High school juniors–no rest for the weary!

Admissions1 offer eight easy tips for meeting your college exploration goals during junior year of high school


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Weighing your options with an objective advocate from Admissions 1

Admissions letters have arrived. Are you and your family weighing your options? Not sure which direction to go? Talk to the Admissions1 Professionals–your objective advocate in the college admissions process.


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March Madness and College Admissions

If you are a college-bound high school senior, March Madness has taken on a new meaning this year.  In the world of college admissions, March Madness means the waiting game is finally over.  Millions of anxious high seniors around the country are receiving their letters of acceptance or denial.  Along with the acceptance letters will be information regarding the financial aid award. As we all know the cost of higher education increases at a maddening pace and many decisions about where to attend rest in the hands of the financial aid offices.  To assist with the cost of attending college, students seek the assistance of outside private scholarships. We advise students to start their search locally. Many high schools across the country award scholarships in the spring of a student’s senior year.  Students can often apply to these local scholarships by completing a short form in their college guidance office.  Many of those deadlines are fast approaching so if you haven’t already done so get to your guidance office ASAP!  Parents can always make a call to the guidance office or check the high school’s web site for more information. If you are a member of Capital Communications Federal Credit Union you should check out  page 14 of the March/April  Lines of Communication Newsletter or email Theresa Petrone at [email protected] to get all the facts on applying for the Weidner “Ed” Davis Scholarship. CapCom awards this $2500 scholarship to fifteen students! Good...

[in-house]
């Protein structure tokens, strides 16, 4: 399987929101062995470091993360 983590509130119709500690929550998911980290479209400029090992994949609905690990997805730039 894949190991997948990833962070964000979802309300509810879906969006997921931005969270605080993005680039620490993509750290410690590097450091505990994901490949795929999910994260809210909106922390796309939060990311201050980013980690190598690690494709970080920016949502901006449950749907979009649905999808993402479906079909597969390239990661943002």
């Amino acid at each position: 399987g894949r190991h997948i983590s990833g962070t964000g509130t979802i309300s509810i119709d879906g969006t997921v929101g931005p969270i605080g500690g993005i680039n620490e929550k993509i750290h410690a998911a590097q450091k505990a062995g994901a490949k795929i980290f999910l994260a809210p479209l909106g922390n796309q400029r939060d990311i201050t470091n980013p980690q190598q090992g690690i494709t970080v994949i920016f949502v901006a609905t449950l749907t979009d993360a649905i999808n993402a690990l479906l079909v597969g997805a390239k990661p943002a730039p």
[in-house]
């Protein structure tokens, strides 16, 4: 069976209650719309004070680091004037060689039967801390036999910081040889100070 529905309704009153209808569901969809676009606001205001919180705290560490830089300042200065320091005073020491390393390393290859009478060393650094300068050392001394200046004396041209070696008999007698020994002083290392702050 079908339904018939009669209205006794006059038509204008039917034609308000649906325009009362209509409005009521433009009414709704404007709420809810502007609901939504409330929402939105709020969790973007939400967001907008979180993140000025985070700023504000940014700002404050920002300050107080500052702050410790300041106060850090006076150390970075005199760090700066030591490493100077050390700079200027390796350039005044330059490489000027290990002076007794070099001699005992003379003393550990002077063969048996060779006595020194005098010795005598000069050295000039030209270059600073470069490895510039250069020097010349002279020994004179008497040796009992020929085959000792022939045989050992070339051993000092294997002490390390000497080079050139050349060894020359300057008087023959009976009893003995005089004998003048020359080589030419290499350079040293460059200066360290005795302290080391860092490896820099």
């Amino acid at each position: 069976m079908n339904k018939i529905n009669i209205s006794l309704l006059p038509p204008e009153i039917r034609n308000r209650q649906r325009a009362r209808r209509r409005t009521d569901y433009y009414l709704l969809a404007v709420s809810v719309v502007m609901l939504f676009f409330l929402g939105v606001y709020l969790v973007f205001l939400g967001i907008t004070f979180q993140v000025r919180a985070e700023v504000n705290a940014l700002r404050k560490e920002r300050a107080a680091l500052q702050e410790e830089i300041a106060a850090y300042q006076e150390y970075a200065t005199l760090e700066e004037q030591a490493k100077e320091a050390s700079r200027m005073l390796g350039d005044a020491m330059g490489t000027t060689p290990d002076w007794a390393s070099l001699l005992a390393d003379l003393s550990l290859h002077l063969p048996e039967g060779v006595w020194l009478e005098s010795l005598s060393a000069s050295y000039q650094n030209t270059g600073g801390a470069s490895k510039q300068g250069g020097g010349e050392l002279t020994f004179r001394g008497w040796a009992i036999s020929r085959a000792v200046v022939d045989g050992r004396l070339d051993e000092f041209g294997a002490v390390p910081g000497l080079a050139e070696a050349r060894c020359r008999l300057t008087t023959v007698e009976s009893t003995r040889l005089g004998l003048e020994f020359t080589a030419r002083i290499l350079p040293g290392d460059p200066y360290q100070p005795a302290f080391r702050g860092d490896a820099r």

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College Admissions Myth #3: Success is based only on the name brand college you attend

Another College Admissions Myth Busted: Success is NOT determined by the school you attend. Many students and parents believe in this myth–that you are guaranteed success in life if you are admitted to (fill in your highly selective college or university here) or, conversely, that you will not be successful if you are  denied by a short list of certain highly selective institutions. We want to bust this myth wide open.  Success is based on so many factors (one of which is how you even define success).  The school you attend is just one variable in this equation.  We believe that success in life–in work, family, friends, community and more–is determined by  factors that will evolve and change over the course of your life. The first hurdle for a student in the college selection process is to explore options and think about the short term future (undergraduate studies) in a concrete manner.  This means focusing on the right professional and academic trajectory for you. Your success in this journey will be based on selecting the right career path, your  internal motivation, enthusiasm,  can-do/positive attitude, and  a little bit of luck as well. You can improve the odds of selecting well by taking advantage of the many opportunities available to you during your undergraduate years   This might include getting involved in co-curricular activities and work opportunities.  These experiences often guide you toward mentors and experiences which will shape your career decisions.  Summer internships and shadowing experiences offer similar opportunities. The definition of success will be different for each person and will change and expand as you learn more about yourself. In the spirit of helping students and families identify the many different definitions of success  regardless of the college or university you attend, we have compiled a list of “highly visible alumni” that you might find interesting.  Admissions 1 is a New York-based consulting practice so this list is  heavy on the SUNY system.  Our list is filled with people who started at state schools and have reached the top of their respective fields: Name Professional field &/or title Alma Mater Wolf Blitzer Journalist   SUNY Buffalo   Eileen Collins Astronaut, first woman to command a space shuttle   Corning Community College   Renee Fleming Renowned Opera Singer   SUNY Potsdam   Gregory Maguire Writer, Author of Wicked   SUNY Albany   Colin Powell Former U.S. Sec. of State   City College of...